Scientific research, no matter the subject, depends on specialized codes to model complex systems. Scientists are constantly developing tools for their own research that could benefit others, but these codes, scripts, simulations, and programs are rarely shared. Not because they aren’t useful, but because sharing them can be challenging.
Most often, scientists develop code that runs locally on the command line. Meaning, a user interacts with the computer via commands given in text form, rather than using menus or graphics.
Command-line interfaces (CLIs) can be difficult to learn for novices. There are no visual cues; one must recall what the system can do and the commands to make it happen. To get them up and running, confusing text input files are also needed.
One solution to making knowledge transfer easier, onboarding processes faster, and collaboration less cumbersome? Wrap your command line code in a graphical user interface (GUI). GUIs have the advantage of being easy to use and simple to learn, which opens a code up to a wider group of users who get up to speed faster.
In this post, we cover three ways GUIs improve productivity and business outcomes.
Frequently, mission-critical scientific codes have one expert—the code author. But what happens when that person moves on to another project, retires, or otherwise becomes unavailable?
Companies and labs can be left scrambling.
This is where good succession planning can make a big difference. If you have a simple, quick way to transfer legacy code resources and knowledge, everyone can get working faster. One way to do that is to wrap that important code in a GUI.
GUIs are simple to learn and don’t require advanced or specific coding knowledge. This means that learning and using legacy code with GUIs can happen much faster than traditional command-line interfaces.
Another complication of single-person authorship is an arduous onboarding process. Teaching a new employee how to use a legacy code can mean weeks or more of learning before they can work independently.
If a project is time-sensitive, that onboarding could run longer than the project itself. This also adds cost because two people are working (teacher and student) when one trained person would suffice.
For example, say a summer intern is assigned to work on a project requiring the use of a legacy code. Even if they are familiar with coding, it can take weeks to get them up to speed on a particular legacy code. That means one or more people teaching that intern the ropes, adding cost. By the time they can work confidently, the internship could be over.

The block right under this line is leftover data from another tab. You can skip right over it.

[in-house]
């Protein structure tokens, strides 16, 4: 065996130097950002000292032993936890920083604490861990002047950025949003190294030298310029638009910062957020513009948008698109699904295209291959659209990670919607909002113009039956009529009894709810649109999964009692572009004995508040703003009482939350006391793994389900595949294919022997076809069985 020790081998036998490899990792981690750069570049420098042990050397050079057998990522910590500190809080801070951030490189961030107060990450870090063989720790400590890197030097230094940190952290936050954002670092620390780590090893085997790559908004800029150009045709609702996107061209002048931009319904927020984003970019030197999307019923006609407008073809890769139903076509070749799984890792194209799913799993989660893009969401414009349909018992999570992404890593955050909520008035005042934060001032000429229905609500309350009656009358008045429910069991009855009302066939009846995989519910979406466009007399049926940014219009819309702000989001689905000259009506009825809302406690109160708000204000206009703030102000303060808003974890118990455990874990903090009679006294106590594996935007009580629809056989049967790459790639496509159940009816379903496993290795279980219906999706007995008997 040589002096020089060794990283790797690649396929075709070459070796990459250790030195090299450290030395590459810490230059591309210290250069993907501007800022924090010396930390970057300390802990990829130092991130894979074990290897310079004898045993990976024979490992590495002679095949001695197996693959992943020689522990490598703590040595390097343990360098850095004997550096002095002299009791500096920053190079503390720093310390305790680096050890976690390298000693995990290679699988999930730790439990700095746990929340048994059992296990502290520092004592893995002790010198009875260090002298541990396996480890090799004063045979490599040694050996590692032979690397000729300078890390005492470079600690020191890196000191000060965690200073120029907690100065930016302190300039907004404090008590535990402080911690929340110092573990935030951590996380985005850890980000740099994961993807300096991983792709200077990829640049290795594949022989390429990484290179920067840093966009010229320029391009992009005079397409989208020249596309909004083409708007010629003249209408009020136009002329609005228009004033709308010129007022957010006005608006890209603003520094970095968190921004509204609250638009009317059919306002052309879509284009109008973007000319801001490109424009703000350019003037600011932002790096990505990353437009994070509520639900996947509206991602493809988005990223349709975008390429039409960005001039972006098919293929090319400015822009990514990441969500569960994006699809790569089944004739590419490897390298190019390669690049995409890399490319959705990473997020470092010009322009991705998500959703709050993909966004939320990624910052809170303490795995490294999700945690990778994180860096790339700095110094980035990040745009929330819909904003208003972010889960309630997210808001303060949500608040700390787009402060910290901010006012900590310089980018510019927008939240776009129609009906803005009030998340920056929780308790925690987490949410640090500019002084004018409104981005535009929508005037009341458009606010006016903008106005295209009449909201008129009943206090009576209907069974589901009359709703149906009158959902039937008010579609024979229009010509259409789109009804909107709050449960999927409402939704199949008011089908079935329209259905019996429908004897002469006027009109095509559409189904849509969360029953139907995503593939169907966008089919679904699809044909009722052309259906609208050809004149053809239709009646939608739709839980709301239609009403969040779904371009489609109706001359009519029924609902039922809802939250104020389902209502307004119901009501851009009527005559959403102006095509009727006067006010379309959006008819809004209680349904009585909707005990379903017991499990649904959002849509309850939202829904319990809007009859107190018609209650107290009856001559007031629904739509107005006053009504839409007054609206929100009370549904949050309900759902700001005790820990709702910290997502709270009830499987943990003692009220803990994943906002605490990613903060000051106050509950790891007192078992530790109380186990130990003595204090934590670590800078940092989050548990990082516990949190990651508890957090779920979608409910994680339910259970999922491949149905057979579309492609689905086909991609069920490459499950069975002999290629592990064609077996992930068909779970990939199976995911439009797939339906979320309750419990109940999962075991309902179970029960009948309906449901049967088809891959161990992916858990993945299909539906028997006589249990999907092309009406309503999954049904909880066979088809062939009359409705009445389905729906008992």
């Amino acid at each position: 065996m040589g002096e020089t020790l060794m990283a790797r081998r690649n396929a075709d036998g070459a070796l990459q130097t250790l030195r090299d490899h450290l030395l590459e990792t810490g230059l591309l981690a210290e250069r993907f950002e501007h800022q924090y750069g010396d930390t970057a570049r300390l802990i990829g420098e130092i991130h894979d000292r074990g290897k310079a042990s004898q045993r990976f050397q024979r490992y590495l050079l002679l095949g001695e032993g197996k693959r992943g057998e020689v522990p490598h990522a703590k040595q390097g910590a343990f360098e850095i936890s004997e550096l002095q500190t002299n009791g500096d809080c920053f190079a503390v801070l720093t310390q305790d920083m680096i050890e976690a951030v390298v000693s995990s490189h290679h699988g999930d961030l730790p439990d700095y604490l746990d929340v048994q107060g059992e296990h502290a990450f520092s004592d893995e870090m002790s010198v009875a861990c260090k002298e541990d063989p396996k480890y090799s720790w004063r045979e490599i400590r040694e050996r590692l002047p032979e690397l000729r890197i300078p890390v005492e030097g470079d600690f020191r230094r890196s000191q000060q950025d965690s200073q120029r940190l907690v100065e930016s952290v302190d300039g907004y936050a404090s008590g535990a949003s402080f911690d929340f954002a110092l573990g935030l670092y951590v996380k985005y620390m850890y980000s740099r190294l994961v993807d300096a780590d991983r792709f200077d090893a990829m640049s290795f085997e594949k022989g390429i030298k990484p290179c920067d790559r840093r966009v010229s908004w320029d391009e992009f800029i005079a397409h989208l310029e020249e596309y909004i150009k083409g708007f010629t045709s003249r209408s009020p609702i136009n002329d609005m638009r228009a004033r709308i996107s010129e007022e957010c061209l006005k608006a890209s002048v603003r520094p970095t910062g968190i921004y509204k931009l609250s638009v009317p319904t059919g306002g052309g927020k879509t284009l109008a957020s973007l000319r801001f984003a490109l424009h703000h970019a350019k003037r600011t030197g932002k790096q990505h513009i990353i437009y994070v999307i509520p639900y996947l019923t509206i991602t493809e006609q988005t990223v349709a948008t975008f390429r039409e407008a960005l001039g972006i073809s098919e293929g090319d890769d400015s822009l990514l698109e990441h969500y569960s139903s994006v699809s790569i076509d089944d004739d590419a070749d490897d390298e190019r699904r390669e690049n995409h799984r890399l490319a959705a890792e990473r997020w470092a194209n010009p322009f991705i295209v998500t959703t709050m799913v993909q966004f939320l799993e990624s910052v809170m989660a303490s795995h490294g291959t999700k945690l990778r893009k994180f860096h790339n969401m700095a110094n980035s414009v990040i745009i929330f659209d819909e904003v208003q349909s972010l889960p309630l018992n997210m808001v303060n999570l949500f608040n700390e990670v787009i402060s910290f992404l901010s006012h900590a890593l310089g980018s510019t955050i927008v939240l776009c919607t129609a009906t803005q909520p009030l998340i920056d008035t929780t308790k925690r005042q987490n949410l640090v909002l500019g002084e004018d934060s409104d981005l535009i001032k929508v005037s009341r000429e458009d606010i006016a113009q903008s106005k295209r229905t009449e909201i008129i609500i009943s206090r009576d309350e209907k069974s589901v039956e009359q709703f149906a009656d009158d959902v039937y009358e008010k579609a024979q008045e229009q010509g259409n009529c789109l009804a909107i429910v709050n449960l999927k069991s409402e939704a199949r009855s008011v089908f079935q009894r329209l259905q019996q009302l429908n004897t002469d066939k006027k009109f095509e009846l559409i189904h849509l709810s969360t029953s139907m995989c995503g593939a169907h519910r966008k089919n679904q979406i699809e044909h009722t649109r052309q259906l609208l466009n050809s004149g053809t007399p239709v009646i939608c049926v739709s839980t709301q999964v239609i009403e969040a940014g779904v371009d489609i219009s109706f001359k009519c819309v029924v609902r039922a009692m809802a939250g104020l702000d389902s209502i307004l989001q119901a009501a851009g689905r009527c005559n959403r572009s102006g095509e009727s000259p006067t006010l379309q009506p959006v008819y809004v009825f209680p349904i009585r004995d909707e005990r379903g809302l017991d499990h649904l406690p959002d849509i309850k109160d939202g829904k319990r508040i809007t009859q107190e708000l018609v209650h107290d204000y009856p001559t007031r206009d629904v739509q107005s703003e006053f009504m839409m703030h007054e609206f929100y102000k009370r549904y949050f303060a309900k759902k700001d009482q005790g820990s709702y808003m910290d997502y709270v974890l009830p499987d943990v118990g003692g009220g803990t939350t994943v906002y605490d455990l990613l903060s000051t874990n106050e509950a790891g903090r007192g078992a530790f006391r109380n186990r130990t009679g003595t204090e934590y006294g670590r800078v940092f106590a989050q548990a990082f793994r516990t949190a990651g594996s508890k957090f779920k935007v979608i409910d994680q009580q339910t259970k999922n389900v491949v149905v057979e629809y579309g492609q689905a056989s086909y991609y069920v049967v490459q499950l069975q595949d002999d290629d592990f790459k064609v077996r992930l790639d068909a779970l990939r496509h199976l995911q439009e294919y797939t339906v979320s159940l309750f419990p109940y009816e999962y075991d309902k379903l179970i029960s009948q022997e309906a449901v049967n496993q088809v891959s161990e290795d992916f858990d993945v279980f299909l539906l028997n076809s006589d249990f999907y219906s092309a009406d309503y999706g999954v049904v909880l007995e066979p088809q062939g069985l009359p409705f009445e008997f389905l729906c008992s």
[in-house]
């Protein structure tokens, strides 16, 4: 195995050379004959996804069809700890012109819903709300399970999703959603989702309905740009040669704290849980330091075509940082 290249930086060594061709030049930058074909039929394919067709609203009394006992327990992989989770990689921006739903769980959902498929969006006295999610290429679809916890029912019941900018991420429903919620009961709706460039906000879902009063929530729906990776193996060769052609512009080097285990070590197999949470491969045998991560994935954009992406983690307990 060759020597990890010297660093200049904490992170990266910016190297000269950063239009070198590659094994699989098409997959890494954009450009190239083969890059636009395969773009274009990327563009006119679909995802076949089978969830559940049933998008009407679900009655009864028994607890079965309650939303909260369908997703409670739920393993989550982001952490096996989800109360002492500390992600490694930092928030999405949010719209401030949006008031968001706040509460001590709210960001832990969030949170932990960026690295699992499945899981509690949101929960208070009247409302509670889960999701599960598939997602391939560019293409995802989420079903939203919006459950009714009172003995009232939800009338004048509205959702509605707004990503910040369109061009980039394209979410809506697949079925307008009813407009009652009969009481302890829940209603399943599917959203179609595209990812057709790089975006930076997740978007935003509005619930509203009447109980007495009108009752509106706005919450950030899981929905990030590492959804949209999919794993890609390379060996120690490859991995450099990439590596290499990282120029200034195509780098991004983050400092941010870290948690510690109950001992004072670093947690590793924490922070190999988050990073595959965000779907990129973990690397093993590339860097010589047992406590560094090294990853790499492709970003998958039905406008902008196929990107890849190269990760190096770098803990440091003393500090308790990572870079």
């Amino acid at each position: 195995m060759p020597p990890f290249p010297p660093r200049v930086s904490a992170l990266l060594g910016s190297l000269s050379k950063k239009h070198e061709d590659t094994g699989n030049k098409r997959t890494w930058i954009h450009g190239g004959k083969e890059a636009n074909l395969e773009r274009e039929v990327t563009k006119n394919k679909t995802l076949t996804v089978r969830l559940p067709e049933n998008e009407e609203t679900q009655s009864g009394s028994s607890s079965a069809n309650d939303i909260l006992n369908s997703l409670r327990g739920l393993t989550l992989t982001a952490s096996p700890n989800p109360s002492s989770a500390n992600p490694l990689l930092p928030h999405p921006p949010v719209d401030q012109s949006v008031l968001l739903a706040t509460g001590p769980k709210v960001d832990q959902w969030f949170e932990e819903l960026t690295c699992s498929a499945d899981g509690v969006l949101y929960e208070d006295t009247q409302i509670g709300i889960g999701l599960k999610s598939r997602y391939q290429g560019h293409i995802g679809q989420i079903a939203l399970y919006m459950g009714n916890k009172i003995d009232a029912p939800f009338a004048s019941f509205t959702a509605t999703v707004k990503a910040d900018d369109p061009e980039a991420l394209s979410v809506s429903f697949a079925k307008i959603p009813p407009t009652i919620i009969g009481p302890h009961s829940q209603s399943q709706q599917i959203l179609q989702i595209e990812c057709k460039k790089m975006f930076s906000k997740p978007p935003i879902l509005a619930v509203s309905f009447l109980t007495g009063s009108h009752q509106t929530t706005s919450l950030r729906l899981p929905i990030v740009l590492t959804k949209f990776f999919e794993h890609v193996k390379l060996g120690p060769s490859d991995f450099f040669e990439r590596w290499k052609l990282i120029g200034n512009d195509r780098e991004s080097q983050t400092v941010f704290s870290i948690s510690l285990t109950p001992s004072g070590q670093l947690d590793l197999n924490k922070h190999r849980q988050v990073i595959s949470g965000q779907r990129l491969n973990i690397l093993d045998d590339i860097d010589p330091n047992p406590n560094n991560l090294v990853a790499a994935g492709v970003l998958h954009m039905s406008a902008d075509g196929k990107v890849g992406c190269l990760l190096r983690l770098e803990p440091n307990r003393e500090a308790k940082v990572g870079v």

GUIs flatten the learning curve when compared to command-line interfaces, reducing onboarding time from months to days.
This is largely thanks to their visual nature. You don’t need to memorize commands for GUIs. You don’t need to be fluent in coding language for GUIs. Graphical interfaces allow complex systems and/or processes to be reduced to simple-to-execute actions. (This feature is especially useful since legacy codes often lack proper documentation.)
Command line codes do not automatically produce graphical plots or other visuals. This means that after the code is run, the user must take multiple additional steps to produce a plot, increasing overall task time.
GUIs can be programmed to automatically produce plots in the same program. Reducing the time spent running ancillary plotting programs, and improving overall efficiency.
Simply wrapping a legacy code in a GUI can solve major problems impacting your business right now by making people productive faster. It makes getting consistent visualizations straightforward, which can aid marketing efforts and improve ease of use. It also future-proofs your company, ensuring legacy code resources aren’t lost with staff transitions.
Bottom line, if you want to better your business in any of the above ways, it’s time to start thinking about wrapping your legacy code in a GUI.